The Elk Refinery


Elk Refinery


This 44-acre site was located in Falling Rock, right on the Elk River near Clendenin WV,  and served as a refinery known as Elk Refining Co. from 1913 until its closure in 1982. Beginning in 1983, Hannah Lumber Co. leased a portion of the property and operated a wood chipping facility.  There is nothing left today but scraps and a couple of small buildings.  

Elk Refining sold many products including gasoline which in turn was sold at Keystone Service Stations.  In 1952 South Penn (Pennzoil) purchased a controlling interest in Elk Refining. In 1955 the balance of the purchase was completed and Elk Refining Keystone stations were distributing Pennzoil lubricants. By the mid 60’s the Pennzoil name had no trouble standing alone, and the Elk supplied stations were rebranded from Keystone to Pennzoil.




Elk Refinery
A west view of the Elk Refinery during its heyday taken from the hill just above the Falling Rock Creek bridge.






Elk Refining
An Early photo of Elk Refining



Elk Refining



Elk Refinery WV





Elk Pennzoil
When the Cox-Morton Service Station opened on Virginia Street just down from the Courthouse in 1937, they sold products from the Elk Refinery.  Soon however, they switched to Esso and Mobiloil products.






Elk Refinery



Other Refinery Products

Elk Refinery

Elk Refinery






The man that started it all

Elk Refinery



ELK REFINING HISTORY


The Elk Refinery was a major employer in the area and during its sixty years of existence, petroleum products of all types were refined and distributed throughout West Virginia. There was little space for expansion and since usable real estate was a valuable commodity in the narrow valley, a foot bridge was constructed spanning the Elk River to connect the refinery with the north bank at a location that employees could park and walk across to work.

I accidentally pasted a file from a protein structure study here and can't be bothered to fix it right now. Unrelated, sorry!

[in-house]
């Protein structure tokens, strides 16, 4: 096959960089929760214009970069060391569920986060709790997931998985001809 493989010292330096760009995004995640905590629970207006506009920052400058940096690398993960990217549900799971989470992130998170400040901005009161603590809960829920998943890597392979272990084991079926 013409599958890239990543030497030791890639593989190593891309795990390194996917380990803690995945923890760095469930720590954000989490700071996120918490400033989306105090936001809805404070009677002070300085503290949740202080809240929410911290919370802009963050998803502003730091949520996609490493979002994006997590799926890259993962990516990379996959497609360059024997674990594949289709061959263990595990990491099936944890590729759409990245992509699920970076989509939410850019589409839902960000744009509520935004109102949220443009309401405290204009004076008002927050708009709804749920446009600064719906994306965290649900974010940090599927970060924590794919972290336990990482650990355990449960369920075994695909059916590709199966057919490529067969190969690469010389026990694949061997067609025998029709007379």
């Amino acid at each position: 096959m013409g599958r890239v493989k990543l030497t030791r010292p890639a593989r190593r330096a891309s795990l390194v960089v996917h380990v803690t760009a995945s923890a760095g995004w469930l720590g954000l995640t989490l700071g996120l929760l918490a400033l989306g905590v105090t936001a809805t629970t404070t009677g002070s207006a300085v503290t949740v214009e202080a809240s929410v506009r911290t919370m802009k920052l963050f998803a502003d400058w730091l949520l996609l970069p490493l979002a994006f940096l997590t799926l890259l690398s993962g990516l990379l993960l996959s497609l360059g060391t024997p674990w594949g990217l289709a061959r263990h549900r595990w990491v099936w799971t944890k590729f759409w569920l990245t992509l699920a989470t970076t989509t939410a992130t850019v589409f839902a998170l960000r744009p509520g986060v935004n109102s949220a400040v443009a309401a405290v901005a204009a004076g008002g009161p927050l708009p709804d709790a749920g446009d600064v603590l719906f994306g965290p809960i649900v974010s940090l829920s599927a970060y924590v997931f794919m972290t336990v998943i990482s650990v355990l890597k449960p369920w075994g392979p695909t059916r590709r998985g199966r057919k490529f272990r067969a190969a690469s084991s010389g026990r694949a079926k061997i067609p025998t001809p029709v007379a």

The peak years were during the World War II era into the 1950s. By the 1970s, the plant was still operating and generating on average nine carloads each of rail traffic on three weekday stops with variances owing to supply and demand. In 1983, Pennzoil elected to close the refinery primarily due to obsolescence as the facility was dated and would have required extensive and expensive upgrading. This closing was a major blow to the region economically and to the railroad.

In the early teens, “ELK REFINING COMPANY” was founded in Falling Rock EV. Elk seems to have been formed as an affiliate company of United.

1925-1929 ~ Extensive expansions to the United and Elk refineries allow for the production of gasoline and fuel oil, adding this to their ever growing lubricants business.

1929 ~ The stock market crashes,  and Elk refining is getting ready to enter the retail gasoline and automotive lubricant business through branding and distribution. They are packaging their automotive lubricants as “Elk” and begin marketing Elk Gasoline. “KEYSTONE” is deemed the brand name of United’s retail gasoline, and the end of the 30’s the Elk refining stations are selling Keystone branded fuel as well.

1952 ~  At this time, a controlling interest of Elk Refining Company,